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Lakewood Village Board votes to censure Trustee Jason McMahon

Lakewood trustee Jason McMahon was censured at Tuesday night's board meeting after what Village Manager Paul Serwatka and other trustees deemed to be "false misrepresentations" posted on social media and the McHenry County Blog. The matter was approved, 4-1, with McMahon abstaining and Trustee Carl Davis opposed.
Lakewood trustee Jason McMahon was censured at Tuesday night's board meeting after what Village Manager Paul Serwatka and other trustees deemed to be "false misrepresentations" posted on social media and the McHenry County Blog. The matter was approved, 4-1, with McMahon abstaining and Trustee Carl Davis opposed.

LAKEWOOD – A trustee was given a formal reprimand Tuesday night after the village president and other trustees deemed him to be providing the public with “false misrepresentations.”

Trustees voted, 4-1, Tuesday night to censure Trustee Jason McMahon for allegedly making multiple false assertions and incurring about $800 in “inappropriate and abusive” taxpayer-funded legal expenses in an attempt to validate claims brought against Village President Paul Serwatka and other trustees.

Trustee Carl Davis was the lone trustee opposed to the censure, and McMahon abstained.

A censure is a formal expression of strong disapproval or harsh criticism that in government is adopted by a majority vote as a means of publicly reprimanding a person for offense and correcting future conduct. Grounds for censure can include embezzlement, absenteeism and drunkenness, among others.

Although Serwatka said censure essentially amounts to “a slap on the wrists,” the village is limited in its options for disciplining publicly elected officials.

“There were some very specific untruthful statements made,” Serwatka said Tuesday. “The fact that he refused to retract the statements … and the fact that he has not agreed to reimburse the village, we came up with a resolution to censure Trustee McMahon.”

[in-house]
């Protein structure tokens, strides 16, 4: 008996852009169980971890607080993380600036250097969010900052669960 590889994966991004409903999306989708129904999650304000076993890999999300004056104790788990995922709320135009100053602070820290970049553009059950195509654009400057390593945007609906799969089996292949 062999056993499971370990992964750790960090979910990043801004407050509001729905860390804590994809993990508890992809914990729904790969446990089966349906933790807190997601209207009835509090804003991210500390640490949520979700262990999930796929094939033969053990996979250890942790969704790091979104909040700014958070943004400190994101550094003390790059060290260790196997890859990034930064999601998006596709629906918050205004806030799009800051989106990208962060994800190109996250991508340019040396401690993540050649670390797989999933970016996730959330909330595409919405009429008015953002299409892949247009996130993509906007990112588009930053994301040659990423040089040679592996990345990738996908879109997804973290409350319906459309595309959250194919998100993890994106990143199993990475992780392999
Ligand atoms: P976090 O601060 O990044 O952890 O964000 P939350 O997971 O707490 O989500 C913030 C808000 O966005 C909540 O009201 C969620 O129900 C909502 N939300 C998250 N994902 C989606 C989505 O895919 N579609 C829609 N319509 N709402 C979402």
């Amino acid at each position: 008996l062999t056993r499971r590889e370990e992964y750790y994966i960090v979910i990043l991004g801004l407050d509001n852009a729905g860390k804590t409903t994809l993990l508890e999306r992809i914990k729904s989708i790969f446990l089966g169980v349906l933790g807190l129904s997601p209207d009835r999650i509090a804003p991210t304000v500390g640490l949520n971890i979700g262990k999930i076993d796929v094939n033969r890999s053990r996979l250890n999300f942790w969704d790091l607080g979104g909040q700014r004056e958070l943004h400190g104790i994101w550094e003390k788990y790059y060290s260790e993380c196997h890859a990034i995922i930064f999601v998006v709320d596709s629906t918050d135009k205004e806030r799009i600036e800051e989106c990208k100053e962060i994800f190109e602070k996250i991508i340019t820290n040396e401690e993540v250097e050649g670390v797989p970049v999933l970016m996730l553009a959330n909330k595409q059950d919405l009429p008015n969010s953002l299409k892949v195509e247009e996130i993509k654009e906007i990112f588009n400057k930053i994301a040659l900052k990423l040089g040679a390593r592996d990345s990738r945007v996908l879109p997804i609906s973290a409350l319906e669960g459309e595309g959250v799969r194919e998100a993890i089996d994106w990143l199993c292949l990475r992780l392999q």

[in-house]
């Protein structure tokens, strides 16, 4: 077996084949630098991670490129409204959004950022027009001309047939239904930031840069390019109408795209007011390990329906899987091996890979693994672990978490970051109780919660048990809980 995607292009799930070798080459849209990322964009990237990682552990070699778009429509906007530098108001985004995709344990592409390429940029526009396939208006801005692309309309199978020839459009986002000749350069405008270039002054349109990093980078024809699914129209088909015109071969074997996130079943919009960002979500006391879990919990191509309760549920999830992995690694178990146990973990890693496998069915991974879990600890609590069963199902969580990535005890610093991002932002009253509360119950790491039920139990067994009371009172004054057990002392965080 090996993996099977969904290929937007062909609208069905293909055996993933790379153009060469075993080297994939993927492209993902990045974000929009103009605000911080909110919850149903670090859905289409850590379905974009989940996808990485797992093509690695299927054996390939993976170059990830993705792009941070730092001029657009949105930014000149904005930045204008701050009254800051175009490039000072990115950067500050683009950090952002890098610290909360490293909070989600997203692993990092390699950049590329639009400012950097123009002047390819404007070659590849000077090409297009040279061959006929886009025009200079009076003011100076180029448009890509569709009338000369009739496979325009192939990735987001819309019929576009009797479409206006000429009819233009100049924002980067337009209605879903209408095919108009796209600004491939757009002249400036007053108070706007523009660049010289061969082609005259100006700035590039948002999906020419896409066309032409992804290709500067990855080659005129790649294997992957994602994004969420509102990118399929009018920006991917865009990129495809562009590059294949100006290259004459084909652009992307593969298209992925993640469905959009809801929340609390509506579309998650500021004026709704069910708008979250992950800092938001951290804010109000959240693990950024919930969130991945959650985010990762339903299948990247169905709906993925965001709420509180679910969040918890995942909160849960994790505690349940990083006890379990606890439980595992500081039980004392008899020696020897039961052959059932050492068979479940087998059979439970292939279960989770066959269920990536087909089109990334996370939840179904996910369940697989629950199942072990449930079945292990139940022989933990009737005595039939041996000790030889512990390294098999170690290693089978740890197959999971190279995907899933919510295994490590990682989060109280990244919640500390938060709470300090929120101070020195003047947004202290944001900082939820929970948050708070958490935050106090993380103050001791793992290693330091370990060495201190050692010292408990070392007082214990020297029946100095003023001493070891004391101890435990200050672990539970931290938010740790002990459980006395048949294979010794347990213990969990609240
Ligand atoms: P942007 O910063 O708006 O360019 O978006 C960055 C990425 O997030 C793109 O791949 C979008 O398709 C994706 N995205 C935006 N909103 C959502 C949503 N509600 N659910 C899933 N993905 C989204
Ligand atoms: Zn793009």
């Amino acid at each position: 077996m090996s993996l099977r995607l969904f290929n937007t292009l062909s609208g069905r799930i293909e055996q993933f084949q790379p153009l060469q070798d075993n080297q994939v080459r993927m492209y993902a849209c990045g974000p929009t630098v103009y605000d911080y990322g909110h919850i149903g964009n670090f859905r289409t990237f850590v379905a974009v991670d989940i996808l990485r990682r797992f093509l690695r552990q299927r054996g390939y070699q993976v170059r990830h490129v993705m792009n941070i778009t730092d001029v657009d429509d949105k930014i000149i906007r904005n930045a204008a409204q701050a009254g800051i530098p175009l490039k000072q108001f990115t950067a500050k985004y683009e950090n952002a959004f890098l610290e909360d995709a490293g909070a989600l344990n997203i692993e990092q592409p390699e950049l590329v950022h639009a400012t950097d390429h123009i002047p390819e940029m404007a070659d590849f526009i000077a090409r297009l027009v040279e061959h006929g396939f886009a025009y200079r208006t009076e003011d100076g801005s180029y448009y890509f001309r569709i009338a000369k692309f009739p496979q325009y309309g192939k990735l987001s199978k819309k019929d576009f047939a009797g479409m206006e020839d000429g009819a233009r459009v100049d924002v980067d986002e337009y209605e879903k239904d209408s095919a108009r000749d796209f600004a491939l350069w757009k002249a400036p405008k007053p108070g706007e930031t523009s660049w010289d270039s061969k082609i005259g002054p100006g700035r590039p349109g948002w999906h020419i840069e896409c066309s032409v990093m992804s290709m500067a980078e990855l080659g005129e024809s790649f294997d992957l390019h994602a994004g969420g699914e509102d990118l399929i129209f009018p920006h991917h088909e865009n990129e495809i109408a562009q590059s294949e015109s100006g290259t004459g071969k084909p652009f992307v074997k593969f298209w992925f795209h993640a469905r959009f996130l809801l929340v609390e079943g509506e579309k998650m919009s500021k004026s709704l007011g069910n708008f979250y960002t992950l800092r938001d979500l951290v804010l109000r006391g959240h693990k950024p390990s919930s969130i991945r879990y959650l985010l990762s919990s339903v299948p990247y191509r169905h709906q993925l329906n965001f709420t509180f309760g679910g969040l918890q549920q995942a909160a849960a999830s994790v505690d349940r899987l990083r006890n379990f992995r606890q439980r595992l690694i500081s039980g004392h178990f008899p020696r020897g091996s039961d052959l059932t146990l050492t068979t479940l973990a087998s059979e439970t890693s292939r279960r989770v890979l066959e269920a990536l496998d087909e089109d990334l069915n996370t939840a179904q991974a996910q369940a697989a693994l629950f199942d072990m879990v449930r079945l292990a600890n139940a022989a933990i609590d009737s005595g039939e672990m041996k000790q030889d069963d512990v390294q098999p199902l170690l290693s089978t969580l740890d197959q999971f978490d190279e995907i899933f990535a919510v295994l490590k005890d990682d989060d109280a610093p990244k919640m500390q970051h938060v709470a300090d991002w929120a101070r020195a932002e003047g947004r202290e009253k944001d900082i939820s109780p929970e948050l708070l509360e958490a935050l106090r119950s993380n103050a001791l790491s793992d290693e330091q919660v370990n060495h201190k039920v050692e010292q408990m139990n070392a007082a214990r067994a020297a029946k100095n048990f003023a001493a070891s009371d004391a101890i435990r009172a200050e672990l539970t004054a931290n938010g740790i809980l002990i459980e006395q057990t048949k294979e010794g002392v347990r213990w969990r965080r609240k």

Serwatka and other trustees had a problem with what they felt were misrepresentations McMahon was spreading to the public both in board meetings and in online posts.

A McHenry County Blog post in June, citing an email from McMahon as its source, claimed that the dissolution of the village’s tax increment financing district would result in a 12 percent increase in Lakewood property taxes and cost every Lakewood homeowner an average of $150.

McMahon also posted June 24 to his public Facebook page challenging Serwatka’s ability to accept the resignation of the village’s police chief, to appoint a new police chief and to create an ordinance amendment adjusting the village’s authority over the office of the police chief.

The ordinance in question, which passed nearly unanimously at the June 27 board meeting, took from the village manager sole discretion over hiring, firing, directing and appointing the police chief and gave it to the village president with advice and consent from the Village Board. McMahon was the lone trustee opposed.

McMahon clarified in the post that he was not opposed to Michael Roth being appointed as the new chief but rather the “dangerous ordinance amendment” that he believed did not align with the village’s form of government.

“What happens when the president or a future president, his family or friends get a traffic ticket, into a neighbor dispute, an ordinance violation, marital dispute, DUI or any number of other issues?” McMahon wrote. “This new policy would be a step backward for government transparency.”

Serwatka said in an email that both former Deputy Village Manager Shannon Andrews and village attorney Michael Smoron addressed McMahon’s claims and clarified “line by line” that each one of his assertions were false.

The board then asked McMahon to make a statement correcting his misrepresentations and to reimburse the village for the legal fees, which Serwatka learned about from the village’s legal counsel and cut off when informed the fees were becoming “quite substantial.”

McMahon refused both requests.

Trustee Richard Ritchie addressed the heated arguments that have taken place over the past few board meetings between McMahon, Serwatka and other trustees, and deemed the entire situation “unbecoming” for board members.

“I also would ask from the president of this board that in the future we stay away from what I would call petty bickering at these meetings, but I do support the censure,” Ritchie said.

On Tuesday, trustees also approved and ratified the termination of Andrews as deputy city manager in addition to voting to eliminate the position all together – a vote from which McMahon abstained.

Both approvals align with Serwatka’s recent efforts to reorganize Lakewood’s administrative structure, which also will include eliminating the position of village manager.

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